• We present the real-time X-ray irradiation response of charge and pH sensitive solution gate AlGaN/GaN high electron mobility transistors. The devices show stable and reproducible behavior under and following X-ray radiation, including a linear integrated response with dose into the µGy range. Titration measurements of devices in solution reveal that the linear pH response and sensitivity are not only retained under X-ray irradiation, but an irradiation response could also be measured. Since the devices are biocompatible, and can be simultaneously operated in aggressive fluids and under hard radiation, they are well-suited for both, medical radiation dosimetry and bio-sensing applications. The capability for in situ monitoring of biological systems is critically important to the modern medical community. One aspect of this research is the development of methods to study the real-time effect of radiation on cells prior to, during, and after exposure. In recent years, wide-bandgap semiconductors have made an entrance into this research field, and GaN has shown particularly promising characteristics: AlGaN/GaN high electron mobility transistors (HEMTs) are reported to be biocompatible.1,2 With an additional GaN capping layer, the devices are operable in aqueous solutions, are to a large degree chemically inert, and show a highly linear pH sensitivity.3 Furthermore, these devices have been used for the detection of gases, polar fluids, specific ions, and cell responses. 1-4 Here, we expand the application range of GaN devices by demonstration of simultaneous solution phase pH measurements and radiation detection using ion sensitive field effect transistors (ISFETs) based on AlGaN/GaN HEMTs. The devices show a stable, repeatable, and sensitive response to X-ray radiation and retain their pH sensitivity during irradiation. Due to their small size and their operability in wet environments, such devices are well suited for in vivo dosimetry and they provide a means for simultaneous measurement of biochemical and radiation responses in harsh environments. The HEMT devices used for this study were produced using a commercial MOCVDbased growth process by TopGaN (Warsaw, Poland) with a 2.6 nm GaN capping layer. The fabrication method and physical properties of the HEMT devices are described in previous publications.5,6 The measurement set-up consisted of a single electrochemical cell with: a standard glass-electrode (pH/lon-Meter Metrohm 781), a Pt-counter electrode, a Ag/AgCl reference electrode, and the ISFET configured as the working electrode. The active area of the transistor (0.88 mm2) was irradiated, during operation, by a medical X-ray system (Stabilipan TR300f, Siemens AG) with a 4 mm Al filter and reference measurements of doses in air were recorded with a dose area product meter (Diamentor M4, PTW). For low dose experiments a cabinet X-ray system (MX-20, Faxitron X-ray LLC) was utilized. The solution measurements were performed in 10 mM HEPES buffer and 0.1 M NaCl or KCI, titrated with NaOH or KOH, and HCl diluted with buffer. All experiments were performed in a completely darkened environment due to the light sensitivity of the transistors. In order to confirm the stability and reproducibility of device performance under and following X-ray irradiation, multiple series of dose-rate dependant transport measurements were performed. Fig. 5 shows the results of a 150 kV pulsed X-ray irradiation series, with the change of the source-drain current, ISD, at a fixed potential of 120 mV and a floating gate potential plotted versus the dose-rate. As shown in the inlay of Fig. 5 , irradiation was performed with pulses of 10 min duration at 15 min intervals. A monotonic increase of the source-drain current with X-ray dose-rate due to generation of photo-excited carriers is observed. Comparison of results from a repetition of the dose series yields excellent reproducibility without any noticeable permanent performance alteration after a total dose of 60 Gy. These small deviations demonstrate that the devices are well-suited for dosimetry applications and they provide an internal calibration for the absolute received dose-rate under solution operation. We note that measurements of the source-drain current response in solution conditions showed similar reproducibility without any special surface treatment of the device.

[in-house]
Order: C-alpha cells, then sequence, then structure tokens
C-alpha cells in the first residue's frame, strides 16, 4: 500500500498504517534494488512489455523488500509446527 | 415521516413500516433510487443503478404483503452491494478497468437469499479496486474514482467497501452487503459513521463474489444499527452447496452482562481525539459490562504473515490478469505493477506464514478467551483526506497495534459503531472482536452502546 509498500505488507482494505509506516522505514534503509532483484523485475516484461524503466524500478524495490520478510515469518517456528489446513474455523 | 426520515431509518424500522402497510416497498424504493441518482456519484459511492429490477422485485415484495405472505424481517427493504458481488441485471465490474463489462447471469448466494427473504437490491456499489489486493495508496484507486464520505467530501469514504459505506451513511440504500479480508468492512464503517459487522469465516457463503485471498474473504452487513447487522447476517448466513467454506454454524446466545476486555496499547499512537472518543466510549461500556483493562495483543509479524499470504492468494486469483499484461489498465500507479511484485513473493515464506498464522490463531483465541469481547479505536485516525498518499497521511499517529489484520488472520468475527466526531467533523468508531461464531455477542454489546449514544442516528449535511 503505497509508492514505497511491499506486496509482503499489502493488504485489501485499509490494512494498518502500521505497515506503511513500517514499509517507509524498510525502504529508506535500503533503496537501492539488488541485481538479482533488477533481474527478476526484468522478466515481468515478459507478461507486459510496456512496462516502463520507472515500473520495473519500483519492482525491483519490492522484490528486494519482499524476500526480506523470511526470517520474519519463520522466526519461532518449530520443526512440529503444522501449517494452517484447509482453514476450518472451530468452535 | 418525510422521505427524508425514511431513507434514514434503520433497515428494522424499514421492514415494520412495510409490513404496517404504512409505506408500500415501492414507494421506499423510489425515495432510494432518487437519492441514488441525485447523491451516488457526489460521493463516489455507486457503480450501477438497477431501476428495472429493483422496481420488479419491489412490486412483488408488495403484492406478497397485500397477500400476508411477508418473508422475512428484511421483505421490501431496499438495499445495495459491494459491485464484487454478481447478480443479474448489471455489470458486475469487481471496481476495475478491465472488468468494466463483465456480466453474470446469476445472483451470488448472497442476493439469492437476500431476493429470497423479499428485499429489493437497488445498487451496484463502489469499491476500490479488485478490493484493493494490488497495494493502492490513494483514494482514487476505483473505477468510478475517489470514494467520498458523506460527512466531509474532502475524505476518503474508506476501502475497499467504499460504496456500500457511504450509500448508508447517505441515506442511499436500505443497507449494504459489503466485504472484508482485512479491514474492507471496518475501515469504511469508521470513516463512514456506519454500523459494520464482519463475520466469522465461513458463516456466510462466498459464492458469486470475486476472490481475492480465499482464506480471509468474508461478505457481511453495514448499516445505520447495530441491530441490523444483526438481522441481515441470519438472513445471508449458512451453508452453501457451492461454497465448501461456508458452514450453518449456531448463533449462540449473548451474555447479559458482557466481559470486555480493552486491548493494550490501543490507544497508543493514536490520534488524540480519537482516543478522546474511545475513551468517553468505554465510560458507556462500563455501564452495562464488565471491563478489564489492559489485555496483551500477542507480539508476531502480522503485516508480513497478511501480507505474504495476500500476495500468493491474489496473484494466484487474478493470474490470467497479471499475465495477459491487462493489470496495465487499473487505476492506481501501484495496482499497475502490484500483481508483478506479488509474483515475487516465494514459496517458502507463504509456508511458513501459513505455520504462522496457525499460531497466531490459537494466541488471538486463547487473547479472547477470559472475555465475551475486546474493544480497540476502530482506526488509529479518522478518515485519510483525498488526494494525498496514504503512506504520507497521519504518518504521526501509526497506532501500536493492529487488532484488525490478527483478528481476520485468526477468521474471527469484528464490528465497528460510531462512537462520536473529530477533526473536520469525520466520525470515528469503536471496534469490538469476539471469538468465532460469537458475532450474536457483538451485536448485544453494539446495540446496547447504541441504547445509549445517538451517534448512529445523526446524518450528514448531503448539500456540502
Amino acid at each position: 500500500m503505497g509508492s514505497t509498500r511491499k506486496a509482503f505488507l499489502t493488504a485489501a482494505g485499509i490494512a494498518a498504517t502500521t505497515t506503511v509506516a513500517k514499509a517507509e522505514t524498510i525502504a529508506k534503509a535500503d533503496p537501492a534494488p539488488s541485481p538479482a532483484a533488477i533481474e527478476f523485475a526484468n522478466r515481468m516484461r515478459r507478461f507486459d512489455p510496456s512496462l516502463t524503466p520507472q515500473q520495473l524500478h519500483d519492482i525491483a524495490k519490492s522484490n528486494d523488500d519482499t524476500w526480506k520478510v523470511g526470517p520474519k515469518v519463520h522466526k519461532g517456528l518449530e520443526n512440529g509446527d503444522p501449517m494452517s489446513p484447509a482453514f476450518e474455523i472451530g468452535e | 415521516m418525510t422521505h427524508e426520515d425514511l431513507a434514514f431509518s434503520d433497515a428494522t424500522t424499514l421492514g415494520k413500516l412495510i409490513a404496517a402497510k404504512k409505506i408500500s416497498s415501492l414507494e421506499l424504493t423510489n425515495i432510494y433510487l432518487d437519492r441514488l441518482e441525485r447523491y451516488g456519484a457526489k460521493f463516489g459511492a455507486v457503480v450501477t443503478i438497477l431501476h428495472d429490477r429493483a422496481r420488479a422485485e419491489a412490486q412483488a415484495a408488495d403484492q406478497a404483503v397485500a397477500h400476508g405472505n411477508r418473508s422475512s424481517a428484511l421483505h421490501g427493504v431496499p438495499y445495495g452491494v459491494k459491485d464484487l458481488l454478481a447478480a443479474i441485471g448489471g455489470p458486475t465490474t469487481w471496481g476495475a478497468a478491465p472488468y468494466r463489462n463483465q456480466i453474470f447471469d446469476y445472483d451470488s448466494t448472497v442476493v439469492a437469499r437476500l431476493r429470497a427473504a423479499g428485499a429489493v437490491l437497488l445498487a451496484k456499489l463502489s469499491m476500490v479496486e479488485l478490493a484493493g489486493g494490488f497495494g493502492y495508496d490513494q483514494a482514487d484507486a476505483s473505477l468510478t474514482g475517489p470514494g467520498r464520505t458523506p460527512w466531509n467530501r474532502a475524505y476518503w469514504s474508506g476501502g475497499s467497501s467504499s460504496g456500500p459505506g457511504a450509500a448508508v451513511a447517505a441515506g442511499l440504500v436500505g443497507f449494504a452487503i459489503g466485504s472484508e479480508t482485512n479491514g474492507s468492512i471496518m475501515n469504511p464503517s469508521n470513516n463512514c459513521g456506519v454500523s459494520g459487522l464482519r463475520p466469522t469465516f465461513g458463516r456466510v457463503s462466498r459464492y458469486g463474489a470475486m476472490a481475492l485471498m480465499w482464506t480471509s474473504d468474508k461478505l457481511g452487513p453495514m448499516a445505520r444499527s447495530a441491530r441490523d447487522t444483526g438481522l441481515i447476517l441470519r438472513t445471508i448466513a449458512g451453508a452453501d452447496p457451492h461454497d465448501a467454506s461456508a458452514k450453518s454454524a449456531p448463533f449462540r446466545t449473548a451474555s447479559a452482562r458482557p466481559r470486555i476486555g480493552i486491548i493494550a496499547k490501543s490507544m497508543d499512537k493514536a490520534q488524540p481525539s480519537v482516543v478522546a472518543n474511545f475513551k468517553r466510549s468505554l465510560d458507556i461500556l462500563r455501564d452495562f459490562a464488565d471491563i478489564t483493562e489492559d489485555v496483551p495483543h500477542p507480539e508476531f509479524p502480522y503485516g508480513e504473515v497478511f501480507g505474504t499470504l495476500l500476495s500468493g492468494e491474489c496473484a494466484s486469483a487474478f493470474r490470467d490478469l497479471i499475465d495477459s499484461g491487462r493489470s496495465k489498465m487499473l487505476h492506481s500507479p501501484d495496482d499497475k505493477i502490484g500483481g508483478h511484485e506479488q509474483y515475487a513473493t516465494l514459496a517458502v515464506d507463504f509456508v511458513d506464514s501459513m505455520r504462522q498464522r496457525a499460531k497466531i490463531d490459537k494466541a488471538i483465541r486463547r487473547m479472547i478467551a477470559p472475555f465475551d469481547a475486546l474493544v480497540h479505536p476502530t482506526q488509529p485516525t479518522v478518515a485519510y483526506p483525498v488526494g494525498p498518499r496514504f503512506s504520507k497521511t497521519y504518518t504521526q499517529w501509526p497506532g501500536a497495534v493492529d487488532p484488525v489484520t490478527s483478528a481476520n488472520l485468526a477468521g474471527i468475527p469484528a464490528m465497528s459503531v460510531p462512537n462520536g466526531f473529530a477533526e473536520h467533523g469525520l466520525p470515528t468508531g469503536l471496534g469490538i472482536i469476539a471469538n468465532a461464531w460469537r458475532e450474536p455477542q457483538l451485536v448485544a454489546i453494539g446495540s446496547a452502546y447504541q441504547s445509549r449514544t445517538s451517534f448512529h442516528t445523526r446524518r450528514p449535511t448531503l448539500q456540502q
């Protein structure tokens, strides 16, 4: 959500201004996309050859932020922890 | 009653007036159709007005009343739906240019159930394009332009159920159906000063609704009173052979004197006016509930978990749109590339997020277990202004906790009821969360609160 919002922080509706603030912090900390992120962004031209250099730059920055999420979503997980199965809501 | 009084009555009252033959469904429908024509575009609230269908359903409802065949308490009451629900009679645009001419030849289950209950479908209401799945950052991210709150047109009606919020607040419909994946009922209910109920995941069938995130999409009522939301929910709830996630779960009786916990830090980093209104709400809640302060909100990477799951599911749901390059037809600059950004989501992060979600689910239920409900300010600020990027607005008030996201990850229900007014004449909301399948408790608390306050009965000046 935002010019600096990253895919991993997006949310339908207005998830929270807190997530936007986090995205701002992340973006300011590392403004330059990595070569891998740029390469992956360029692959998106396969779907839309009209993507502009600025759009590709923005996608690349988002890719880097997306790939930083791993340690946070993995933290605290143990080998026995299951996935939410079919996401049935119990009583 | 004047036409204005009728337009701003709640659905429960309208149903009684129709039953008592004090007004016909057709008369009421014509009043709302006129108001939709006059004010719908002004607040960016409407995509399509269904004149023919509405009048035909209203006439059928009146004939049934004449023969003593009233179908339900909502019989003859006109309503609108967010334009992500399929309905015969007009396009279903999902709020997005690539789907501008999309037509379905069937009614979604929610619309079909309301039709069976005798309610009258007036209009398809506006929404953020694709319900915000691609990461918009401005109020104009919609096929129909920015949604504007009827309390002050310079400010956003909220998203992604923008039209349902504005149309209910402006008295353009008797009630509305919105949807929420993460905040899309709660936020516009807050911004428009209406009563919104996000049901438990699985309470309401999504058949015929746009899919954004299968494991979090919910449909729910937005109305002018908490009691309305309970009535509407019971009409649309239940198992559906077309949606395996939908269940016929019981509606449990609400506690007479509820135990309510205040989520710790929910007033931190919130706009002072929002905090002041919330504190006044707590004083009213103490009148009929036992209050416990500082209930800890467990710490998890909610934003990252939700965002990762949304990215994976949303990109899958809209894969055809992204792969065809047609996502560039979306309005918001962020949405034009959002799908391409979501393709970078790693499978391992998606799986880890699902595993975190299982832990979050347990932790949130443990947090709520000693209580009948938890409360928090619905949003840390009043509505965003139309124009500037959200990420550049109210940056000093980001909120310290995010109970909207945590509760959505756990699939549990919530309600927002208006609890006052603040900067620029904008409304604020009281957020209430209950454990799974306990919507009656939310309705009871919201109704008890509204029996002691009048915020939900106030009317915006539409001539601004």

• While the magnitude of the transistor response correlates with the dose rate, the accumulated transistor signal is expected to be proportional to the total absorbed dose. Fig. 6 shows the integrated transistor response in air. We observe a highly linear relationship for different dose rates, even into the very low dose range (to -10 µGy). In comparison, MOSFET-based radiation detectors, which have become essential tools in radiology,7-10 reach their detection limits in the low mGy region.7,8 The GaN-devices expand this limit down into the µGy-regime, as shown in Fig. 6 (A & D).